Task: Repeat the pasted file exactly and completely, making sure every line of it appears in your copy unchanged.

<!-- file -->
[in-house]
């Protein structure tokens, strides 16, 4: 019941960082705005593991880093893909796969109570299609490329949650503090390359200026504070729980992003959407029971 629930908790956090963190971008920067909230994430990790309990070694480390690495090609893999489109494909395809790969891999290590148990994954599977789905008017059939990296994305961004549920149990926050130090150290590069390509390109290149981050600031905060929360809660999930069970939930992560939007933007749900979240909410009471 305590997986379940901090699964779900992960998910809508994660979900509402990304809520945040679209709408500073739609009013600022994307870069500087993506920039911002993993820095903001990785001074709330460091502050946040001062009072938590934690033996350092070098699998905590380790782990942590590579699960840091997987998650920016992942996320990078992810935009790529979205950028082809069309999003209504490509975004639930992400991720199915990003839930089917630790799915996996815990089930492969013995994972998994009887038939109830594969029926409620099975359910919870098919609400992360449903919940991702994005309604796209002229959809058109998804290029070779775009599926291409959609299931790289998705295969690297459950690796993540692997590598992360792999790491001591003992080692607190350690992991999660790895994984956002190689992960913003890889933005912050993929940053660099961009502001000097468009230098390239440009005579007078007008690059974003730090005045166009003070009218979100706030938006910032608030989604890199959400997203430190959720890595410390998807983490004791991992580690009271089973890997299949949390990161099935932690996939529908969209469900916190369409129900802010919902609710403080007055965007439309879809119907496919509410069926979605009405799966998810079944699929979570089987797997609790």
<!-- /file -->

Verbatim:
[in-house]
């Protein structure tokens, strides 16, 4: 019941960082705005593991880093893909796969109570299609490329949650503090390359200026504070729980992003959407029971 629930908790956090963190971008920067909230994430990790309990070694480390690495090609893999489109494909395809790969891999290590148990994954599977789905008017059939990296994305961004549920149990926050130090150290590069390509390109290149981050600031905060929360809660999930069970939930992560939007933007749900979240909410009471 305590997986379940901090699964779900992960998910809508994660979900509402990304809520945040679209709408500073739609009013600022994307870069500087993506920039911002993993820095903001990785001074709330460091502050946040001062009072938590934690033996350092070098699998905590380790782990942590590579699960840091997987998650920016992942996320990078992810935009790529979205950028082809069309999003209504490509975004639930992400991720199915990003839930089917630790799915996996815990089930492969013995994972998994009887038939109830594969029926409620099975359910919870098919609400992360449903919940991702994005309604796209002229959809058109998804290029070779775009599926291409959609299931790289998705295969690297459950690796993540692997590598992360792999790491001591003992080692607190350690992991999660790895994984956002190689992960913003890889933005912050993929940053660099961009502001000097468009230098390239440009005579007078007008690059974003730090005045166009003070009218979100706030938006910032608030989604890199959400997203430190959720890595410390998807983490004791991992580690009271089973890997299949949390990161099935932690996939529908969209469900916190369409129900802010919902609710403080007055965007439309879809119907496919509410069926979605009405799966998810079944699929979570089987797997609790």